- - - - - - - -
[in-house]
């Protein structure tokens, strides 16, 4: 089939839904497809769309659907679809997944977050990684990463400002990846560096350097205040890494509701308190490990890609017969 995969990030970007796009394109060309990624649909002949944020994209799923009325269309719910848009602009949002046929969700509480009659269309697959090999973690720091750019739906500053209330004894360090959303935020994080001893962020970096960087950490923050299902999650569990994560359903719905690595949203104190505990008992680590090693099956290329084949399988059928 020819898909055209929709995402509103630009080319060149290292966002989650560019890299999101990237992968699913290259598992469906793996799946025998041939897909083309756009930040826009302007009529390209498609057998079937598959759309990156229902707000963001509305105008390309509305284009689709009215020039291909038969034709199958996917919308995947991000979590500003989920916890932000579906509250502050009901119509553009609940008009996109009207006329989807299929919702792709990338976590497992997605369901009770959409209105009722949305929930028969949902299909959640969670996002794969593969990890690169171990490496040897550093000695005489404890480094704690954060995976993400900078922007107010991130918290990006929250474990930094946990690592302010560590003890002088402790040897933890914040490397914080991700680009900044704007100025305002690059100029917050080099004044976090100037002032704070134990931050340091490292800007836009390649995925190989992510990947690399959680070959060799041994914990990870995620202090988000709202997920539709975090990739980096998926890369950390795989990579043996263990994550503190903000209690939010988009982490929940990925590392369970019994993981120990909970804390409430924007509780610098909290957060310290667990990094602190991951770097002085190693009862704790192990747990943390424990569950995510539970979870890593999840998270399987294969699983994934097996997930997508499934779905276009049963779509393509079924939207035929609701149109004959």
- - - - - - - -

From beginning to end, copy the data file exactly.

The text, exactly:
[in-house]
């Protein structure tokens, strides 16, 4: 089939839904497809769309659907679809997944977050990684990463400002990846560096350097205040890494509701308190490990890609017969 995969990030970007796009394109060309990624649909002949944020994209799923009325269309719910848009602009949002046929969700509480009659269309697959090999973690720091750019739906500053209330004894360090959303935020994080001893962020970096960087950490923050299902999650569990994560359903719905690595949203104190505990008992680590090693099956290329084949399988059928 020819898909055209929709995402509103630009080319060149290292966002989650560019890299999101990237992968699913290259598992469906793996799946025998041939897909083309756009930040826009302007009529390209498609057998079937598959759309990156229902707000963001509305105008390309509305284009689709009215020039291909038969034709199958996917919308995947991000979590500003989920916890932000579906509250502050009901119509553009609940008009996109009207006329989807299929919702792709990338976590497992997605369901009770959409209105009722949305929930028969949902299909959640969670996002794969593969990890690169171990490496040897550093000695005489404890480094704690954060995976993400900078922007107010991130918290990006929250474990930094946990690592302010560590003890002088402790040897933890914040490397914080991700680009900044704007100025305002690059100029917050080099004044976090100037002032704070134990931050340091490292800007836009390649995925190989992510990947690399959680070959060799041994914990990870995620202090988000709202997920539709975090990739980096998926890369950390795989990579043996263990994550503190903000209690939010988009982490929940990925590392369970019994993981120990909970804390409430924007509780610098909290957060310290667990990094602190991951770097002085190693009862704790192990747990943390424990569950995510539970979870890593999840998270399987294969699983994934097996997930997508499934779905276009049963779509393509079924939207035929609701149109004959």